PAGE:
It's no different at West Virginia University. Players receive media training, which far too often results in a group that spits out the same quotes like a bunch of clones. Insert your favorite cliché here -- by now, you've probably heard them all -- and that's the product of all this work on massaging public perception.
But thankfully, some buck the trend.
The Mountaineers' Deniz Kilicli is one of them. He has never been afraid to speak his mind, both when times are good and when they are bad.
And right now, ahead of Kilicli's Senior Day game on Saturday against Iowa State, they are certainly bad. This WVU team would have to win next week's Big 12 Conference Tournament to make the NCAA Tournament -- a destination that was a fixture in each of Bob Huggins' first five seasons as coach and Kilicli's first three years as a player.
Kilicli has been outspoken, frustrated and honest during it all. That's one reason why he's a no-brainer interview for reporters on the beat, whether he is playing well or poorly.
The big man has a personality to match his size. Speak with him for just a few minutes, and it becomes painfully obvious he is an intelligent person. Watch him play guitar in public and you'll quickly see how diverse his talents are.
"Deniz can do a lot of things," Huggins has often said.
And then there is the look, seemingly tailor-made for West Virginia. The jokes became cliché themselves -- yes, Kilicli looks like he would be a shoo-in for the Mountaineer mascot had he decided to give up basketball and take up cheerleading.
Add it all together, and you have the makings of a person who is extraordinarily easy to like.
That's nothing new. From the first time reporters had the chance to talk to Kilicli after he came to Morgantown, it was clear he was a magnetic personality. Speaking in remarkably clear English for someone who learned the language by watching television shows, Kilicli never let language be a barrier to expressing his thoughts.
Back then, it was about his frustration with the NCAA's decision to make him sit out 20 games for what it interpreted as a violation of its standards for amateurism. His crime? Playing on a club team back home with a player who was getting paid.
It's been a long road for Kilicli since then. He burst onto the scene like gangbusters in his first game back from that NCAA-mandated time off, scoring six straight points as soon as he appeared in a Backyard Brawl game against Pitt in Morgantown.
In my seven years covering Mountaineer athletics, I've witnessed some wild moments and many benchmark wins for WVU. I'm not sure I've ever heard the Coliseum louder than it was as he dropped in those buckets and forced Panthers coach Jamie Dixon to call timeout.
Kilicli's humanity has been evident over the years. As time went on and he became a central figure on the WVU roster, Kilicli occasionally struggled on the floor and searched for answers that weren't easy in coming. Fans have sometimes been cruel, as passionate fans can be.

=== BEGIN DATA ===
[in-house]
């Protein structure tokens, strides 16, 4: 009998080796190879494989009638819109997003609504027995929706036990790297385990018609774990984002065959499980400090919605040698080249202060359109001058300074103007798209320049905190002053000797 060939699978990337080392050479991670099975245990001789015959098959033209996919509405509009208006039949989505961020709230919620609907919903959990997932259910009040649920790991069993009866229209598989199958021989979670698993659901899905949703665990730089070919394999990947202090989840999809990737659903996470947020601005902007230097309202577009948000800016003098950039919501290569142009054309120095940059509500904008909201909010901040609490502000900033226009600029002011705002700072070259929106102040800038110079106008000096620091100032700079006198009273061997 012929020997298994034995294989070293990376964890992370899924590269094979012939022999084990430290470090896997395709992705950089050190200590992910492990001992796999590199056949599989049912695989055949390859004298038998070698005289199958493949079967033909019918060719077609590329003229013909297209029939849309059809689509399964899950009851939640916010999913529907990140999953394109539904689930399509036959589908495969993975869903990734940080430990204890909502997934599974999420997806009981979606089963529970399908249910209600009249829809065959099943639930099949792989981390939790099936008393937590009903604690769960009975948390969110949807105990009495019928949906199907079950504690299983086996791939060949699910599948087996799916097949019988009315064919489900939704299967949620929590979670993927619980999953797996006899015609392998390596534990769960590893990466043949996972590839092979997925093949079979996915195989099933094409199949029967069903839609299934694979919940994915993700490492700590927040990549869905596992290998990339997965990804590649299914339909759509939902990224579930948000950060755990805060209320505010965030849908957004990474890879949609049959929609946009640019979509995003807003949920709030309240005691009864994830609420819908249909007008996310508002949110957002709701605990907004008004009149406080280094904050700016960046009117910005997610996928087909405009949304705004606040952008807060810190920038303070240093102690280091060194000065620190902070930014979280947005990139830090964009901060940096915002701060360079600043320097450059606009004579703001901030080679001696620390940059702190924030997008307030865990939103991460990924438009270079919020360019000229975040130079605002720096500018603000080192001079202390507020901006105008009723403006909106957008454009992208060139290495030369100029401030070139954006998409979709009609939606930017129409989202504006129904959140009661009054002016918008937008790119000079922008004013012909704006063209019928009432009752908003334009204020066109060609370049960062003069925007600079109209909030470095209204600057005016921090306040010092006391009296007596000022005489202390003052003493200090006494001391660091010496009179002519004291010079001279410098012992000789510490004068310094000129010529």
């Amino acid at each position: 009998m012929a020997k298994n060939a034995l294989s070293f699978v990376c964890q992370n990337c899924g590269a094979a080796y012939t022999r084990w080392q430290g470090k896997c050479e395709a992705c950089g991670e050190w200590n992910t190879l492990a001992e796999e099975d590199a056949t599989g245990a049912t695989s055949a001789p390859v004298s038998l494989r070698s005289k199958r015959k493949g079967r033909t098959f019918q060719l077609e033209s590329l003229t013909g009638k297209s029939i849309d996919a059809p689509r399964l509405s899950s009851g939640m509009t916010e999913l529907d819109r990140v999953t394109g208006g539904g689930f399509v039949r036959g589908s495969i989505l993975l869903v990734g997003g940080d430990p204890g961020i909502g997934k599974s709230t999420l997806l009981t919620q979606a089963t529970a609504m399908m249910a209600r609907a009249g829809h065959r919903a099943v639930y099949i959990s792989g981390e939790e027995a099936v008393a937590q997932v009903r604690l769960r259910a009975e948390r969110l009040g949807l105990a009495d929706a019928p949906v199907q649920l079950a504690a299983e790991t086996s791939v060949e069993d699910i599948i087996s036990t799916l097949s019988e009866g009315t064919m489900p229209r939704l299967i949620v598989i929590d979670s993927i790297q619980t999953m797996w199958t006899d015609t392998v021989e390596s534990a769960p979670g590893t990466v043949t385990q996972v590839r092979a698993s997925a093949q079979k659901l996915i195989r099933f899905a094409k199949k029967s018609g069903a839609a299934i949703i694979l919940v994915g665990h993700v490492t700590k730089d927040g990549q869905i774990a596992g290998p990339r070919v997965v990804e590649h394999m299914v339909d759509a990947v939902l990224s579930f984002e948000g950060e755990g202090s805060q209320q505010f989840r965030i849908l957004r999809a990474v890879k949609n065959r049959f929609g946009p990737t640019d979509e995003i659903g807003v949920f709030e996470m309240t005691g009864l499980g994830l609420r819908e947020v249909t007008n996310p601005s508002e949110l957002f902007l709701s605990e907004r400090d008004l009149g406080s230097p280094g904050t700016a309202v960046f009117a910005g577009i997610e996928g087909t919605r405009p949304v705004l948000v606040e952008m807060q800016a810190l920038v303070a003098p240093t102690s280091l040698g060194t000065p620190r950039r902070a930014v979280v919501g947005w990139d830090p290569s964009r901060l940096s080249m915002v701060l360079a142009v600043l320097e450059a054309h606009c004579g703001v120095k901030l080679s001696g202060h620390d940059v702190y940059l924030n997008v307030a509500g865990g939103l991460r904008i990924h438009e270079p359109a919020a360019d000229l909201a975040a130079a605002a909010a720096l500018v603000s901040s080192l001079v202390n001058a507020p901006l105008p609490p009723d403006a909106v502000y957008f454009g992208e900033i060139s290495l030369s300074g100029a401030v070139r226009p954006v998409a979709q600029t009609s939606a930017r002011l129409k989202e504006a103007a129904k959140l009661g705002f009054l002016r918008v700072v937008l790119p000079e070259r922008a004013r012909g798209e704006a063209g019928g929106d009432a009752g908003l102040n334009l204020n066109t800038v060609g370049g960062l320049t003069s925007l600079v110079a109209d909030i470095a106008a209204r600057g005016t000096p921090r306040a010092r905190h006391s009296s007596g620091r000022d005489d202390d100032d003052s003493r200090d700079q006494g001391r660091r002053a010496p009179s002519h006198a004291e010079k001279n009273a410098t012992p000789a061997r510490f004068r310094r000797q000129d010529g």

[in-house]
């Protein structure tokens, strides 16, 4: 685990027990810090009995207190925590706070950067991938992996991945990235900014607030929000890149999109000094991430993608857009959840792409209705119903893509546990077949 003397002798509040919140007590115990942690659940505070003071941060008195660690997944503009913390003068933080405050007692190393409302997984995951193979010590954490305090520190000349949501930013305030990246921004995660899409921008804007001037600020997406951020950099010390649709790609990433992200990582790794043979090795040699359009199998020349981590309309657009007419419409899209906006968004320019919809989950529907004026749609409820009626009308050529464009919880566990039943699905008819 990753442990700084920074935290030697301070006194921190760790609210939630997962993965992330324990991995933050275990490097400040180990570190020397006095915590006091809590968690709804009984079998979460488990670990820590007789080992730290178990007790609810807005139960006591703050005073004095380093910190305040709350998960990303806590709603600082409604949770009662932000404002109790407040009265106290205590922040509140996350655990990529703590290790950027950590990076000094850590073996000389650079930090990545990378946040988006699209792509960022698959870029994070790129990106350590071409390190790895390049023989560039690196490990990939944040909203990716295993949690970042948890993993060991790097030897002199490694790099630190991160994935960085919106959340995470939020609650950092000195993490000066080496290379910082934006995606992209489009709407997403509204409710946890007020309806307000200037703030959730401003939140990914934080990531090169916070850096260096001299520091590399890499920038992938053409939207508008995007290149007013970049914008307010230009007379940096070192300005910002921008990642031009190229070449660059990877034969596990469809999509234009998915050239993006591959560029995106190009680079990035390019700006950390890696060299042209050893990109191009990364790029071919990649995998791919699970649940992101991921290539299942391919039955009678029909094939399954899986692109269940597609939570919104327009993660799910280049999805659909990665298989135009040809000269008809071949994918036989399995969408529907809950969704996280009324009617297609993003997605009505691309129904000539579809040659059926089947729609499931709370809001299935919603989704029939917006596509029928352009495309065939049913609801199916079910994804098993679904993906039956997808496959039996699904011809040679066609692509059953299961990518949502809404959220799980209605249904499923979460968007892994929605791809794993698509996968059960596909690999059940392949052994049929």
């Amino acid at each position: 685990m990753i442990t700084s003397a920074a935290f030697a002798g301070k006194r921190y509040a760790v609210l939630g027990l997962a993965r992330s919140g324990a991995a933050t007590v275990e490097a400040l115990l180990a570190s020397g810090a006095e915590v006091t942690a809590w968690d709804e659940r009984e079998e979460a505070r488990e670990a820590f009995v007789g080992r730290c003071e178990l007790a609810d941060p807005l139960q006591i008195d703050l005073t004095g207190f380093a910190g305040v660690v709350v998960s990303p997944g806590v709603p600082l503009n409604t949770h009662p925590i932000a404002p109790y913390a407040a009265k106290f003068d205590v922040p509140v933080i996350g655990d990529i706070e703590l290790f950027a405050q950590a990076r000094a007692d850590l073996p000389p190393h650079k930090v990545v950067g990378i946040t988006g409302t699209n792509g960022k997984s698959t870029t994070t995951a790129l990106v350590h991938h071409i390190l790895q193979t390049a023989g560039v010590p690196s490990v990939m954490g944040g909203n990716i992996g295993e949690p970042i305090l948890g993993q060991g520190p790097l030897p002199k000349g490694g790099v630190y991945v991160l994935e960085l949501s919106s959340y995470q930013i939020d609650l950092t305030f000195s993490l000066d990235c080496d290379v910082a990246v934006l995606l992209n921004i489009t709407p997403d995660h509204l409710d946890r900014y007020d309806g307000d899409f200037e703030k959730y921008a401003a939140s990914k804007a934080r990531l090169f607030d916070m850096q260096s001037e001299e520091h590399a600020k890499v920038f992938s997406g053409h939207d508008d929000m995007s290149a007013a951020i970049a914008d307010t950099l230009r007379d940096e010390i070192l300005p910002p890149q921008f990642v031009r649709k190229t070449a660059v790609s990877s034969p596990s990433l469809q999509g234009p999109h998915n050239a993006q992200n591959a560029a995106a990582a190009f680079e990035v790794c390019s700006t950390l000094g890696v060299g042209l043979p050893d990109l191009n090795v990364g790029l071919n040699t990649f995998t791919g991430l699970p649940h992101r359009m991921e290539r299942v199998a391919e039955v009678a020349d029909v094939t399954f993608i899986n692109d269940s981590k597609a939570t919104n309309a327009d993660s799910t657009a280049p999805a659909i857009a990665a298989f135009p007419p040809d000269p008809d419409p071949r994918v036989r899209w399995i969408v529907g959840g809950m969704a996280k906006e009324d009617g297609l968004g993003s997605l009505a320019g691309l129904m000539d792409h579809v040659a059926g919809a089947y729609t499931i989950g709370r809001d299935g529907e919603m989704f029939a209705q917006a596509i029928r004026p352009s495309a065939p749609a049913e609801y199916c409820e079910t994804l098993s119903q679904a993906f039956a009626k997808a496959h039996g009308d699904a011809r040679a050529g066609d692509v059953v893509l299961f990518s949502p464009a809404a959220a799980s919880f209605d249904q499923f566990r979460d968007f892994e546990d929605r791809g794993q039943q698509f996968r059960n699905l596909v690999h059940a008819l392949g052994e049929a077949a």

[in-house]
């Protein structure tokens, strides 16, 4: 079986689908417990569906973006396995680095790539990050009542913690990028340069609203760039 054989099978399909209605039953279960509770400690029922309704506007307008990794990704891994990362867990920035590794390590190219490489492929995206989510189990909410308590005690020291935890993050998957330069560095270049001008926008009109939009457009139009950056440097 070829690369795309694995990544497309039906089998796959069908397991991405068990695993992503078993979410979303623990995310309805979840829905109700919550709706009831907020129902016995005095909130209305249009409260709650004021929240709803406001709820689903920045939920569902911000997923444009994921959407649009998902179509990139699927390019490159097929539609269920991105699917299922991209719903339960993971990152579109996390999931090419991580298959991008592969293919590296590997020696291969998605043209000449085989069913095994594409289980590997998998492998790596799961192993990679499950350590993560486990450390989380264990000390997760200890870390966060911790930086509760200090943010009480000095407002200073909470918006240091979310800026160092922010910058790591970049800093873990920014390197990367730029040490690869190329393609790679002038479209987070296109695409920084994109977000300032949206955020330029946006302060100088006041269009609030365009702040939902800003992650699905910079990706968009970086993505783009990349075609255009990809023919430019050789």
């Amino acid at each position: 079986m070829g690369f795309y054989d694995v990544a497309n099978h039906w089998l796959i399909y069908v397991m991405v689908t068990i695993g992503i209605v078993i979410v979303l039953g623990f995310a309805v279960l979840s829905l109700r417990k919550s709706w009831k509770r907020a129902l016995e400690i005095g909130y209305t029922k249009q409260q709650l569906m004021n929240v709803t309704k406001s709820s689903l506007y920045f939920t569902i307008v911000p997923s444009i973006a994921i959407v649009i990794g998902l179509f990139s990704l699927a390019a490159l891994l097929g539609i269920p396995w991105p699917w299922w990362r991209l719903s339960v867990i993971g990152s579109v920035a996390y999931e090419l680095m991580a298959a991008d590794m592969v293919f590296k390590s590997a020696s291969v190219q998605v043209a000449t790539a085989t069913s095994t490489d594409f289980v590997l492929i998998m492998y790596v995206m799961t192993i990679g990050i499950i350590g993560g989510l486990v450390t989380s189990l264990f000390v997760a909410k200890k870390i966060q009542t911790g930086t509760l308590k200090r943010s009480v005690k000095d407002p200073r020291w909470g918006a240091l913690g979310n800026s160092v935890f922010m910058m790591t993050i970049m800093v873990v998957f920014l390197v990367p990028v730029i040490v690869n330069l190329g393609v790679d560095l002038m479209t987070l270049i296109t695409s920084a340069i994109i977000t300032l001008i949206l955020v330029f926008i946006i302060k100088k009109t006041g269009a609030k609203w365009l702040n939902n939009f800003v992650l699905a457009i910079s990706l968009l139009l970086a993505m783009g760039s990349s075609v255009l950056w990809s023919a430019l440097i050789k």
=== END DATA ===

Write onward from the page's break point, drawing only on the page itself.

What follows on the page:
So I asked Huggins on Friday if he thought people truly appreciated Kilicli for his talents on the court.
"I think the most important thing is everybody we play does," Huggins responded succinctly. "Everybody we play kind of sets their defense to deny him. Iowa State will [on Saturday] -- they'll help off of people and double-team him in the post."
But before the game ever begins, it will be an emotional occasion. Kilicli is one who wears his feelings on his sleeves, and Huggins has made it abundantly clear that he has a real respect and admiration for Kilicli.
"He means so much to me," Kilicli said of Huggins. "He's like my dad. That's how I feel about him. I love him to death. He did so much for me. Nobody has done that much for me in my basketball career."
Add in the fact Kilicli's parents are in town from Turkey and will get the chance to watch their son play a college game in person for the first time, and one should expect plenty of tears will be flowing.
"I just want them to see it," he said Friday. "As much as I tell them about it, you've got to experience this kind of stuff. It's all these people, students and everything, how much our fans show their passion and everything about our team, about the Mountaineers ... it's an amazing place here. The Coliseum is an amazing place."
"It's just so hard for me," Kilicli added. "I'm going to leave. I just ... it's really hard for me. I don't know what I'm going to do Saturday. I love the fans. I love this team. And it's going to be so hard for me to leave Huggs. He has been there for me at every high point in my life and every low point in my life. When I needed people the most, when I was 17, 18, whatever ... he was there for me. We have a different kind of relationship than just a player and a coach. It's so hard for me to go somewhere else."
It's obvious Deniz Kilicli will miss West Virginia. And as time goes on, I imagine those who love the Mountaineers will miss Kilicli too -- for his personality, his skills on the court and his passion for this place and this program.